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FIT Insights

The Omics:

An Enlightening Frontier on the Horizon

Optimization of preventive measures to curtail cardiovascular diseases (CVD) has been a long-term goal of the scientific and clinical community. Although we have come a long way over the past three decades, novel and more precise ways to identify individuals at high risk for CVD events are being continuously being researched and calibrated. Biological markers, or biomarkers, have important implications for CVD risk prediction, stratification, diagnosis, and prognosis. The recent issue of Circulation Research Cardiovascular Omics Compendium highlights the existing frameworks to identify molecular level and population data on atherosclerosis and identified areas for potential improvement.

Among the major challenges in developing CVD biomarkers is the complexity of the disease process. The omics tools (including genomics, transcriptomics, proteomics, and metabolomics) are an exciting new methodology to aid the path of discovery.

The development of microarrays, proteomics, and nanotechnology – combined with data from the Human Genome Project and HapMap Project – are revolutionizing the pathways for discovering and investigating CVD biomarkers. The ability to simultaneously study a large number of proteins in the plasma, the plasma proteome, is a new opportunity to recognize fresh pathways and biomarkers for detecting CVD risk and facilitating diagnosis.

The human plasma proteome is a mixture of proteins derived from all tissues and representing a variety of metabolic pathways. The plasma proteome includes:

  • carrier proteins
  • immune system effectors (e.g., immunoglobulins and complement factors), tissue messengers (e.g., natriuretic peptides and interleukins)
  • products of tissue damage (e.g., troponin and creatine kinase)
  • other proteins involved in CVD.

The heterogeneous structure of the plasma proteome and its large range in protein concentrations have been a barrier to perform a complete simultaneous profiling of large numbers of plasma proteins. Affinity reagents, such as modified nucleic acid aptamers, have been described as another alternative to address the limitations of immunoassays. Oligonucleotide-based aptamers interact with protein surfaces by their folding capability and have a high-binding affinity. Recently chemically modified aptamers with improved affinity were developed via a commercial platform (SomaLogic, Inc, Boulder, Colo.).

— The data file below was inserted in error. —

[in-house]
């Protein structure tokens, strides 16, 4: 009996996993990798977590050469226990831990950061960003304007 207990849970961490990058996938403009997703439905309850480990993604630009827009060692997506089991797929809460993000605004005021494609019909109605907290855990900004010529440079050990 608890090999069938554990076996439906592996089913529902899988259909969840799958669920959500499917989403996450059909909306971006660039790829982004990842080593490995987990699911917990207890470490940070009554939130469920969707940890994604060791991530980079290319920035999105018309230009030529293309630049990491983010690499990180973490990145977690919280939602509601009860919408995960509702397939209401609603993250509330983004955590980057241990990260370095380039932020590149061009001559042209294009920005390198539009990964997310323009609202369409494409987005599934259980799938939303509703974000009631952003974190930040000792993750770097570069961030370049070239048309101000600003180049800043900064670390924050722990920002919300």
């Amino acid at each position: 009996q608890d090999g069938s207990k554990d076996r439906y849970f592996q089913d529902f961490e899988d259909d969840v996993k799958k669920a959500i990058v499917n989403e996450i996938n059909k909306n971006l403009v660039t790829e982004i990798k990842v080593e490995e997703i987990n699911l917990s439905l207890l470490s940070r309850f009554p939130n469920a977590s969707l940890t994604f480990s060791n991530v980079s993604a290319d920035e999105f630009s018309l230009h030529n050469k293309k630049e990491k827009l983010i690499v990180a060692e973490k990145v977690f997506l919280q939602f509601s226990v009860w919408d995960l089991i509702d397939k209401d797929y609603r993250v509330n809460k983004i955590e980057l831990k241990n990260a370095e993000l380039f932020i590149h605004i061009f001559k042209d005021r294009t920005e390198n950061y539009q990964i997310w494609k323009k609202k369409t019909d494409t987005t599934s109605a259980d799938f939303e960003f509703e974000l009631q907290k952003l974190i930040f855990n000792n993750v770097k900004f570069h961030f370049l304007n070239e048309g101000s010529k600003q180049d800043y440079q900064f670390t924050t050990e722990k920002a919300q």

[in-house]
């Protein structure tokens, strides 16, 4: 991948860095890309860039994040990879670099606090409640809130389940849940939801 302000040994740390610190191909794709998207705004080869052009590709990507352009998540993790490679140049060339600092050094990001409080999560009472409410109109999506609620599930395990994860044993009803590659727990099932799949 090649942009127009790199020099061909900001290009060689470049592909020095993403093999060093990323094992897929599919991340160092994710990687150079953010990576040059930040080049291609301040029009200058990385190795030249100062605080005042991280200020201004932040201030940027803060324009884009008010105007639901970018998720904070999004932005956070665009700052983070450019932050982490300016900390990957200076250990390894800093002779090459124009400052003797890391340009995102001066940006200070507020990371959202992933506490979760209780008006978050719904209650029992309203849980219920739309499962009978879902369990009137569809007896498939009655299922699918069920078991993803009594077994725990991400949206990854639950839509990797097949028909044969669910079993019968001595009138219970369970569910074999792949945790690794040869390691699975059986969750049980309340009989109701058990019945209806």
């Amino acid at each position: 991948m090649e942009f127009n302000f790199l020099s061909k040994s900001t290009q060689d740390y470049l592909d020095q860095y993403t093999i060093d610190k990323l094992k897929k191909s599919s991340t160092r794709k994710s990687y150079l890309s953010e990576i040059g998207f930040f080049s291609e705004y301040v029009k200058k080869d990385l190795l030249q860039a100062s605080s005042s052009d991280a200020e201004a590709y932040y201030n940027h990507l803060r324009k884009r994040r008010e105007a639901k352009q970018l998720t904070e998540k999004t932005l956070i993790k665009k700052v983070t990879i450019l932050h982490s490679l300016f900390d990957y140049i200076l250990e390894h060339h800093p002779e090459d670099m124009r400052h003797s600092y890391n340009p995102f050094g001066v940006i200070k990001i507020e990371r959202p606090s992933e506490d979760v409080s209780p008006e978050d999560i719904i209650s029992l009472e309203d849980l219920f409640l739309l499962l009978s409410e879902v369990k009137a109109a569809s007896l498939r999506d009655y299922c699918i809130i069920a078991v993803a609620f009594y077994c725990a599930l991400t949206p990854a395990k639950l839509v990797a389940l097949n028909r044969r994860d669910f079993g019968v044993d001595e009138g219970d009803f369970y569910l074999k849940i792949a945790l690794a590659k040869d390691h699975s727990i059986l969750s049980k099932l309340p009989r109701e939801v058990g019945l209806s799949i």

Genomic medicine relies on the concept that an individual’s genomic makeup may be used to derive precision therapy and care. Implementation of this idea may have seemed far-fetched in the past but decreasing costs of genotyping and sequencing have made it an attractive prospect. Some challenges remain, including the need for proven information technology infrastructure, database buildup, methods for potential sharing for precise analysis approaches, and a dearth of medical and economic outcomes.

Pharmacogenetics has recently made waves in the faster pathway from discovery to clinical practice. The relatively rapid evolution of the proprotein convertase subtilisin/kexin type 9 (PCSK9) inhibitors from genomics to clinical practice is one of the most promising recent advances in the application of pharmacogenetics to patient care. Although we are moving closer to the vision for enhanced use of pharmocogenetics, obstacles remain – chief among them the high cost of developing drugs and the limitations of a multi-payer system.

The use of the omics tools is a powerful way to detect, discover and eventually implement treatment for a vast array of CV and cardiometabolic diseases. The novel technologies discussed in the recent issue of Circulation Research may help identify the genetic bases of metabolic variation among individuals and provide us with previously unknown associations between biological pathways and clinical expression of diseases at an individual level. The era of "precision medicine" is an exciting time in which we can explore different pathways in the effort to eradicate atherosclerosis and associated cardiovascular diseases.

Author

Anum Saeed, MD

Anum Saeed, MD, is a Cardiovascular Diseases fellow at the University of Pittsburgh Medical Center in Pittsburgh, PA. Her research interests are in atherosclerosis, lipids and CVD prevention. She enjoys tennis, exploring new restaurants and volunteering for academic cardiology organizations.